Two other critics, Jason Lillegraven, PhD, a retired University of Wyoming geologist, and Daniel Tinker, PhD, a UW associate professor and forest ecologist, challenged the federal agency’s conclusion that its proposal would achieve its desired results.

“[T]he contents [of the analysis] are inadequate to justify recommendation of the option of ‘modified proposed action,’” which calls for the large-scale operations, Lillegraven wrote in comments submitted to the Forest Service.

Maps show the latest areas where logging and burning could take place (right) compared to an earlier proposal for the Medicine Bow National Forest’s 15- to 20-year project. (U.S. Forest Service)

Tinker, who wrote that he has studied the Medicine Bow for more than 20 years, said the projects appear largely unnecessary. “Studies of forest recovery from Wyoming and other states in the region have suggested that recovery of forest structure and function — largely through surviving overstory trees and ‘advance regeneration’ of smaller understory trees ‑ is already occurring, much of it in the absence of any active forest management treatments,” he wrote.

Regarding the notion that logging prevents forest fires, Tinker disagreed. “There is clearly no consensus regarding the effectiveness of widespread fuel reductions in an effort to reduce either the occurrence or severity of future fires,” he wrote in comments attached to Lillegraven’s letter.

That’s a view shared by the environmental group Western Watersheds Project, whose executive director told WyoFile in an email that the 2018 Badger Creek Fire burned through “the most heavily logged part of the Medicine Bow.

“This proves definitively that logging does little if anything to prevent or slow the expansion of major wildfires, undercutting the premise for this massive logging project,” Erik Molvar wrote. “It is completely irresponsible for the Forest Service to write itself a blank check to log off 150,000 to 350,000 acres of public forest lands, and engage in hundreds of miles of road-building, without specifying where those roads and cuts will occur.”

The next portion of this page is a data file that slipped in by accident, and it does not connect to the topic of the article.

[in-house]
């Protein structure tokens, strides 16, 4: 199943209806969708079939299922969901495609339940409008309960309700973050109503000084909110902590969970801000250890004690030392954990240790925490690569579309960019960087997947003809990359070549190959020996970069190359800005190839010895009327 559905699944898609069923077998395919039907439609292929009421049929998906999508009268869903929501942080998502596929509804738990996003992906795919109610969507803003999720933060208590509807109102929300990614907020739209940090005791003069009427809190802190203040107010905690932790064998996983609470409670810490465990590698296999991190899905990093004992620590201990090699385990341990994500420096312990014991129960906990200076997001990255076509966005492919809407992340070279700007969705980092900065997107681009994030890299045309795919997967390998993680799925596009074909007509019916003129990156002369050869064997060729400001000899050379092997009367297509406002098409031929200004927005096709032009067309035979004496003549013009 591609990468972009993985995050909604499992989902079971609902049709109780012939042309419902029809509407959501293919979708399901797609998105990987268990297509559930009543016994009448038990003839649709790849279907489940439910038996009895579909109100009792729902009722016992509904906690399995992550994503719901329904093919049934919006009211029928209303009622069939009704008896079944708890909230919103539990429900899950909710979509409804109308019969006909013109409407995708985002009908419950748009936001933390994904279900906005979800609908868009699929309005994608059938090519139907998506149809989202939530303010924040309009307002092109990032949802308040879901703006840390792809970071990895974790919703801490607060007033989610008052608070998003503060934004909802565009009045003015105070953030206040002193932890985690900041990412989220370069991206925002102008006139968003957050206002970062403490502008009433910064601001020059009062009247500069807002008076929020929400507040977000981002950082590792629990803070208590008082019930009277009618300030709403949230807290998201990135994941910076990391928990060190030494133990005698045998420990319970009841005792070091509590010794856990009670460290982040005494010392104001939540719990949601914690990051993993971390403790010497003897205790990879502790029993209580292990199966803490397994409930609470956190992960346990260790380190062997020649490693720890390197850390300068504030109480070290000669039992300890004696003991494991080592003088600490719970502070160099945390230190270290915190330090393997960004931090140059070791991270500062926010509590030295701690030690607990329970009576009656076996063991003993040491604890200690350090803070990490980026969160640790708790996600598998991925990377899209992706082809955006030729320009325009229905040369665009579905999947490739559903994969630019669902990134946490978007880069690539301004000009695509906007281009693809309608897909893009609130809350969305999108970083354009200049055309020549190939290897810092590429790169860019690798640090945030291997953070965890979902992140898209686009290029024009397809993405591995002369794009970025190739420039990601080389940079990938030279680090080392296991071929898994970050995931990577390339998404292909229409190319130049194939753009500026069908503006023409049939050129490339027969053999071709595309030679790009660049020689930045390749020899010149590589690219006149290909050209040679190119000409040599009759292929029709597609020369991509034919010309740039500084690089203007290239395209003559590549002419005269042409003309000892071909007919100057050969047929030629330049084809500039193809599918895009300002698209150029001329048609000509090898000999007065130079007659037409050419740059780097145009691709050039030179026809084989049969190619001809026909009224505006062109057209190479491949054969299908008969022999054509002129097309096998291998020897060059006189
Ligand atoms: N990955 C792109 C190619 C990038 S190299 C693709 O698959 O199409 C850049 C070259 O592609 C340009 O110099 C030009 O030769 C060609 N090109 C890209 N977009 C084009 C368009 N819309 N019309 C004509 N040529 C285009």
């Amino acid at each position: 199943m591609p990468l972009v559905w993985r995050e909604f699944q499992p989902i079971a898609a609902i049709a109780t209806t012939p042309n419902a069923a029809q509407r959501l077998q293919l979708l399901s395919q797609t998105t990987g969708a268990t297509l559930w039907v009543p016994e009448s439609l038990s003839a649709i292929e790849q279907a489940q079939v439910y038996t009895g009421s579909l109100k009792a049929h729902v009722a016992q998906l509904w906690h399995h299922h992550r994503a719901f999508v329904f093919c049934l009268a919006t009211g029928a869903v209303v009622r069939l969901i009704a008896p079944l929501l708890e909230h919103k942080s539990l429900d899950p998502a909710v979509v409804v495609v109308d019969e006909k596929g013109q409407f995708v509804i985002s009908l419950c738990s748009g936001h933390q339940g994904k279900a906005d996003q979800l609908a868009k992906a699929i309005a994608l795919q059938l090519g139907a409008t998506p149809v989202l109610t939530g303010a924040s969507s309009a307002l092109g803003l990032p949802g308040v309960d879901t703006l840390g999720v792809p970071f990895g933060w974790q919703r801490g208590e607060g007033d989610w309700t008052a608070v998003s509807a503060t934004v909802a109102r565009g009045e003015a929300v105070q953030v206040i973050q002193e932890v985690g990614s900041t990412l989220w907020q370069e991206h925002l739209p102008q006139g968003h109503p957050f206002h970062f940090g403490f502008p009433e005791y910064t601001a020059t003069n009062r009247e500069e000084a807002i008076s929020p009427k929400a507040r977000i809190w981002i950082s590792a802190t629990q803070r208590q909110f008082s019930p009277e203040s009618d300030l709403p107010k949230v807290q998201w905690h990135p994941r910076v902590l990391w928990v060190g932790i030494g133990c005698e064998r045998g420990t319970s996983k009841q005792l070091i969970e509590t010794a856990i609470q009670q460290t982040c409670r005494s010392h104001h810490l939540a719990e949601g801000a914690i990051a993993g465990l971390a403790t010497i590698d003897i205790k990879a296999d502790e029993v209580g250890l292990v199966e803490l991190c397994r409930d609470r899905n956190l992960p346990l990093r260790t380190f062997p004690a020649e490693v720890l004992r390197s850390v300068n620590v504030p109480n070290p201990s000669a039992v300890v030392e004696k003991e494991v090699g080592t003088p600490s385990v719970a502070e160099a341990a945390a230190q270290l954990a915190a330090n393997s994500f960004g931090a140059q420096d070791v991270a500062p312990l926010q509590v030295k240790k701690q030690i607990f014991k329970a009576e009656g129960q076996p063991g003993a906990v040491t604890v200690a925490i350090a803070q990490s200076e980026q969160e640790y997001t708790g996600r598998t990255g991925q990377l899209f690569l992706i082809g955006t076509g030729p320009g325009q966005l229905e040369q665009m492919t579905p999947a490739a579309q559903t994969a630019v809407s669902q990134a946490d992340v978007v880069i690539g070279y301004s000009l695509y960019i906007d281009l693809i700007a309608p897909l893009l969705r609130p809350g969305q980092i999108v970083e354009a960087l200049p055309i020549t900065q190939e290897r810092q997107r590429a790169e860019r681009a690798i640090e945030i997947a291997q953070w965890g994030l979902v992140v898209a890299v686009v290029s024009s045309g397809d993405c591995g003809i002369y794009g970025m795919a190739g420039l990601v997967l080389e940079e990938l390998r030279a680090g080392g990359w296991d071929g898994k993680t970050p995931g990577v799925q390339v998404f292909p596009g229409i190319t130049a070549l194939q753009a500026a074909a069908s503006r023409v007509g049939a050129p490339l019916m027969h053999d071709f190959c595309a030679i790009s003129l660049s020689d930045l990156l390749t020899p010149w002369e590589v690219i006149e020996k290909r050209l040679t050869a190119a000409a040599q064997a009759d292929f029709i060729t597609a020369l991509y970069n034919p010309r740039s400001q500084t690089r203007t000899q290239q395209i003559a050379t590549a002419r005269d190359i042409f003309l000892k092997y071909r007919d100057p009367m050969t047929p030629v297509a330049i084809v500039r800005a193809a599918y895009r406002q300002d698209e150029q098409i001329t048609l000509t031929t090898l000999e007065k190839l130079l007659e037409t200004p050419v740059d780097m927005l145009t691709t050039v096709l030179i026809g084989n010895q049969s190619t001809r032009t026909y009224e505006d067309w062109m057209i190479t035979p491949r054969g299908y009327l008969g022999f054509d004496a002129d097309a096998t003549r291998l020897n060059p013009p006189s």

Wyoming is losing water, Hicks contends

Hicks wrote in draft comments that the federal analysis starts from the wrong point by considering today’s conditions as a baseline. Instead, “increased forest vegetation growth” has led to a loss of between 185,000-225,000 acre feet of water in the Medicine Bow-Routt National Forest since 1860.

His draft comments criticize Forest Service methodology calculating stream flow and erosion. Warmer temperatures mean that trees and other vegetation require larger amounts of water and that runoff is consequently diminished, the draft comments say.

As a result “warming could reduce water flow in the Colorado [River] by 20 percent or more below the 20th-century average by midcentury, and by as much as 40 percent by the end of the century,” Hicks wrote.

The national forest covers parts of the Continental Divide and headwaters of both the upper North Platte River and Little Snake River. Water in the Little Snake eventually flows into the Colorado River.